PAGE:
Hepatotoxicity - TYKERB has been associated with hepatotoxicity. Hepatotoxicity (ALT or AST >3 times the upper limit of normal and total bilirubin >1.5 times the upper limit of normal) has been observed in clinical trials (<1% of patients) and postmarketing experience. The hepatotoxicity may be severe and deaths have been reported. Causality of the deaths is uncertain. The hepatotoxicity may occur days to several months after initiation of treatment. Liver function tests should be monitored before initiation of treatment, every 4 to 6 weeks during treatment, and as clinically indicated. If changes in liver function are severe, therapy with TYKERB should be discontinued and patients should not be re-treated with TYKERB.

Decreased Left Ventricular Ejection Fraction – TYKERB has been reported to decrease LVEF. Caution should be taken if TYKERB is to be administered to patients with preexisting cardiac conditions, including uncontrolled or symptomatic angina, arrhythmias, or congestive heart failure. Confirm normal LVEF before starting TYKERB, and continue evaluations during treatment.

Patients with Severe Hepatic Impairment - If TYKERB is to be administered to patients with severe hepatic impairment, dose reduction should be considered.

Diarrhea – Diarrhea, including severe diarrhea, has been reported during treatment with TYKERB and was the most common adverse reaction resulting in discontinuation of TYKERB therapy. Proactive management of diarrhea with anti-diarrheal agents is important, and severe cases of diarrhea may require administration of oral or intravenous electrolytes and fluids, and interruption or discontinuation of therapy with TYKERB.

Interstitial Lung Disease/Pneumonitis - TYKERB has been associated with interstitial lung disease and pneumonitis. Patients should be monitored for pulmonary symptoms indicative of interstitial lung disease or pneumonitis and if symptoms are â“°¥ Grade 3 (NCI CTCAE), TYKERB should be discontinued.

QT Prolongation - TYKERB prolongs the QT interval in some patients. TYKERB should be administered with caution to patients who have or may develop prolongation of QTc. Hypokalemia or hypomagnesemia should be corrected prior to TYKERB administration. Baseline and on-treatment electrocardiograms with QT measurement should be considered.

Pregnancy: Pregnancy D – TYKERB can cause fetal harm when administered to a pregnant woman. Women should be advised not to become pregnant when taking TYKERB. If this drug is used during pregnancy, or if the patient becomes pregnant while taking this drug, the patient should be apprised of the potential hazard to the fetus.

Adverse Reactions - The most common adverse reactions (>20%) during therapy with TYKERB plus capecitabine compared to capecitabine alone were diarrhea (65%, 40%), nausea (44%, 43%), vomiting (26%, 21%), palmar-plantar erythrodysesthesia (53%, 51%), rash (28%, 14%), and fatigue (46%, 47%).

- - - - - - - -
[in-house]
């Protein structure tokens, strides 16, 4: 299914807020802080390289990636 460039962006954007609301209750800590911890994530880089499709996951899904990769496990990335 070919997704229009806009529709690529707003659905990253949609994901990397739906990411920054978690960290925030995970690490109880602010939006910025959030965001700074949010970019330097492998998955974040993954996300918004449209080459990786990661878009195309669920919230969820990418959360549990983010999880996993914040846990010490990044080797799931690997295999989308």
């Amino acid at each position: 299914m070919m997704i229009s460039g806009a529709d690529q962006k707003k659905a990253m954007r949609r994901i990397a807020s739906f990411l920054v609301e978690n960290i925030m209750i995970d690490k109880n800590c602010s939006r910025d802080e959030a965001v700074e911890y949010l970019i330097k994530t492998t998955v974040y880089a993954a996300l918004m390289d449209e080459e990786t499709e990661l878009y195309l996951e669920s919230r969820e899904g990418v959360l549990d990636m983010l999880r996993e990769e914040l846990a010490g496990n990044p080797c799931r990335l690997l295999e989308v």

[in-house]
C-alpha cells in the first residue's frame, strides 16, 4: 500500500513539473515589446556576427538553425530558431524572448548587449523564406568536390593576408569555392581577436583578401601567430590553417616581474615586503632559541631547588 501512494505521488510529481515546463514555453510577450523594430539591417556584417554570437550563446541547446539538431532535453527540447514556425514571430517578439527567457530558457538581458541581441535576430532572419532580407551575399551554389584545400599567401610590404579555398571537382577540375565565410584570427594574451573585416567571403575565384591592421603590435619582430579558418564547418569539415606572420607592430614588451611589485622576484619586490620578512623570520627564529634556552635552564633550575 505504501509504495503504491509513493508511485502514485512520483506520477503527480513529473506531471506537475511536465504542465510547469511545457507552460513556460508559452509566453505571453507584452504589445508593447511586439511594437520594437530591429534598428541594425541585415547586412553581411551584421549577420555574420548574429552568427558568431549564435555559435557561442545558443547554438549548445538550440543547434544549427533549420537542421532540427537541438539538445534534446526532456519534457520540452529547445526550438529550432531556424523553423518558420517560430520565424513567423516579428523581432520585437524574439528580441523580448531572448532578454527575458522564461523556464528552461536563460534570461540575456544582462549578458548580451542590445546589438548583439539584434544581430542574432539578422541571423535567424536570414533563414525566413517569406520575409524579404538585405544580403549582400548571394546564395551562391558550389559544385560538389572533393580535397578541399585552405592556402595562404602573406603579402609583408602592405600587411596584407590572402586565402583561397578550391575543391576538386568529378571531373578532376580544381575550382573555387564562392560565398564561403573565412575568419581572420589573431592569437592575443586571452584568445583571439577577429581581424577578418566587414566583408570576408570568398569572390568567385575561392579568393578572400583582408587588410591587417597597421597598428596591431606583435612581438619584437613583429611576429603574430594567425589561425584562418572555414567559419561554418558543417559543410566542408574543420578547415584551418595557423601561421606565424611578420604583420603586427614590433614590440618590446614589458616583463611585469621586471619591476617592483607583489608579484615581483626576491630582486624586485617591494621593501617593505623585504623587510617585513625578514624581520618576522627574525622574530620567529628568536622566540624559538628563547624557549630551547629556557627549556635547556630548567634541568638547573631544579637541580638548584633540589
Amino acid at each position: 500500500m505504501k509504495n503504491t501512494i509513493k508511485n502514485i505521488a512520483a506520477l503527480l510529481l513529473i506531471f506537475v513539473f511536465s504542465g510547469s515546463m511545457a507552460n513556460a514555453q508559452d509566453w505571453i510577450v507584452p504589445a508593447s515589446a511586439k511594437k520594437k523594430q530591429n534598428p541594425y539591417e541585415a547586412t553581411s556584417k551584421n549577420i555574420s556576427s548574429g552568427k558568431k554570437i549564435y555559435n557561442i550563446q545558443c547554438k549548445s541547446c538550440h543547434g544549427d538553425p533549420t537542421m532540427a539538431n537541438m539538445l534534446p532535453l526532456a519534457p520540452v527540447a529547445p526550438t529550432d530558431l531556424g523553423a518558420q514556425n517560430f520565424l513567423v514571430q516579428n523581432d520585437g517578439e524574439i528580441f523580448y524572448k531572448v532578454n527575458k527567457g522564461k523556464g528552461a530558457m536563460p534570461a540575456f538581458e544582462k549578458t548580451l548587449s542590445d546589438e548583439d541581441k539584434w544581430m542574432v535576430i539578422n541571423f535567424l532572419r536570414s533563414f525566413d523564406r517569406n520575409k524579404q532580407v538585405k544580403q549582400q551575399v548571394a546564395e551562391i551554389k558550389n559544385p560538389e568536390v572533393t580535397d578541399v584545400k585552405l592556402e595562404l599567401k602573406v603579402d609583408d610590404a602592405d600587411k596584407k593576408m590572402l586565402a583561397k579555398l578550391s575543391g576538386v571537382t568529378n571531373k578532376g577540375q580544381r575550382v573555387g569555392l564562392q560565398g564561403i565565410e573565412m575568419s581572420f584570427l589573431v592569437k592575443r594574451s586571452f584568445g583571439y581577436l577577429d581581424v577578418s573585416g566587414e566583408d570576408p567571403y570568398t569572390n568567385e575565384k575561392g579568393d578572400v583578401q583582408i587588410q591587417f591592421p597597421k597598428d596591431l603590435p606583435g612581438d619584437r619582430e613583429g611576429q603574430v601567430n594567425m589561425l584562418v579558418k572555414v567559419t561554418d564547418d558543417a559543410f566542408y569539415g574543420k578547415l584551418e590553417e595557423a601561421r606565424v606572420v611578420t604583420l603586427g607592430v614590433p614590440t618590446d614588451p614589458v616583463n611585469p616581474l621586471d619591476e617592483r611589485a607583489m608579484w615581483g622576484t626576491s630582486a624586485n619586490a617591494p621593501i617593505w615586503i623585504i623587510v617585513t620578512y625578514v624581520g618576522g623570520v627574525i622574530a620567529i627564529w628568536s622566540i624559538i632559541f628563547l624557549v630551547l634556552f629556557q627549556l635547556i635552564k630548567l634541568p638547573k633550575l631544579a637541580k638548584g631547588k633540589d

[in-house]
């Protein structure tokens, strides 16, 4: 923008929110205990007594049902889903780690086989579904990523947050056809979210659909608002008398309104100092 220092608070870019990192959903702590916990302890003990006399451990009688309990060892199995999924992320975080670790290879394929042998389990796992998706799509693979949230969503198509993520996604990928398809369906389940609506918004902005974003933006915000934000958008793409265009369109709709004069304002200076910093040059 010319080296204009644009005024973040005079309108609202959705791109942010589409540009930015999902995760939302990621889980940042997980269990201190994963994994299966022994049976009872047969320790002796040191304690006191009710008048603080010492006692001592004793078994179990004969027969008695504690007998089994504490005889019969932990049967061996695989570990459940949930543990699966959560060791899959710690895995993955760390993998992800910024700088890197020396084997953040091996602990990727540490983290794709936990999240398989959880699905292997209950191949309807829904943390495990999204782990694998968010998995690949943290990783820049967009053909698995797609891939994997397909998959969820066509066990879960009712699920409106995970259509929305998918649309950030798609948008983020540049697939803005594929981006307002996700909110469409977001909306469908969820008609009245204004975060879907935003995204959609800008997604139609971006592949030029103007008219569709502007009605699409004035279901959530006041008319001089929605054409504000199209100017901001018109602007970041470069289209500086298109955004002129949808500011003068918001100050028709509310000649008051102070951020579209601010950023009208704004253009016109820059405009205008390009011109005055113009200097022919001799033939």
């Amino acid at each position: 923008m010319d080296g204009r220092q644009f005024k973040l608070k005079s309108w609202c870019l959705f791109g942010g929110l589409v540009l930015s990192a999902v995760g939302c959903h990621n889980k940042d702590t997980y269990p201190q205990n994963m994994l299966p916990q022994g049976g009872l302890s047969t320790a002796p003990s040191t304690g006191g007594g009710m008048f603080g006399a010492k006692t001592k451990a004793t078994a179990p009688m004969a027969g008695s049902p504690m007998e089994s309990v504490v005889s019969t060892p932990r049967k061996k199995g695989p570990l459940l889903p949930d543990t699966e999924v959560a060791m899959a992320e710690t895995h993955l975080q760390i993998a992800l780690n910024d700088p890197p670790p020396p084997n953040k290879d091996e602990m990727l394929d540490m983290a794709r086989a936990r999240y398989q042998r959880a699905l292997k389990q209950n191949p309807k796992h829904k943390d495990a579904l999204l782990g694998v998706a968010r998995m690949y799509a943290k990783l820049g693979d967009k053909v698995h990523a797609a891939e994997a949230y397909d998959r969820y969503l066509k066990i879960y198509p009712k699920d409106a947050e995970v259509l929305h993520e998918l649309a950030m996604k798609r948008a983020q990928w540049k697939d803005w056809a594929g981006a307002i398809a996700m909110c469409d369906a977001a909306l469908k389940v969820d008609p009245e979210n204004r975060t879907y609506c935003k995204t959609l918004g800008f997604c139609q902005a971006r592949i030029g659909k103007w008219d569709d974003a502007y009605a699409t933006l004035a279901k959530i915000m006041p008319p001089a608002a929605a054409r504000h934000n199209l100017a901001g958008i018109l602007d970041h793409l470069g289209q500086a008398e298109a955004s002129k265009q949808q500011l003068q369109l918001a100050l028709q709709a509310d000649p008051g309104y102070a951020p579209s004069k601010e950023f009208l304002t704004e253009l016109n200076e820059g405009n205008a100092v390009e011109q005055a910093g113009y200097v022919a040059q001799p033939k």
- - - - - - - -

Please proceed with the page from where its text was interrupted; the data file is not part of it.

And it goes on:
The most common grade 3 and 4 adverse reaction (NCICTC v3) with TYKERB plus capecitabine compared to capecitabine alone were diarrhea (14%, 10%) and palmar-plantar erythrodysesthesia (12%, 14%).

Please see full prescribing information, including BOXED WARNING.

TYKERB(R) is a registered trademark of the GlaxoSmithKline group of companies in the United States and the countries outside of Europe.

TYVERB(R) is a registered trademark of the GlaxoSmithKline group of companies in European Union.

Cautionary statement regarding forward-looking statements

Under the safe harbor provisions of the U.S. Private Securities Litigation Reform Act of 1995, GSK cautions investors that any forward-looking statements or projections made by GSK, including those made in this announcement, are subject to risks and uncertainties that may cause actual results to differ materially from those projected. Factors that may affect GSK’ s operations are described under ‘Risk Factors’ in the ‘Business Review’ in the company’ s Annual Report on Form 20-F for 2008.

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References

1 Prat, A and Baselga, J. The role of hormonal therapy in the management of hormonal-receptor-positive breast cancer with co-expression of HER2. Nature Clinical Practice Oncology. 2008;5:531-542

2 Bedard PE, Freedman OC, Howell A et al. Overcoming endocrine resistance in breast cancer – are signal transduction inhibitors the answer. Breast Cancer Res Treat. 2008 108:307-317

SOURCE GlaxoSmithKline


Source: newswire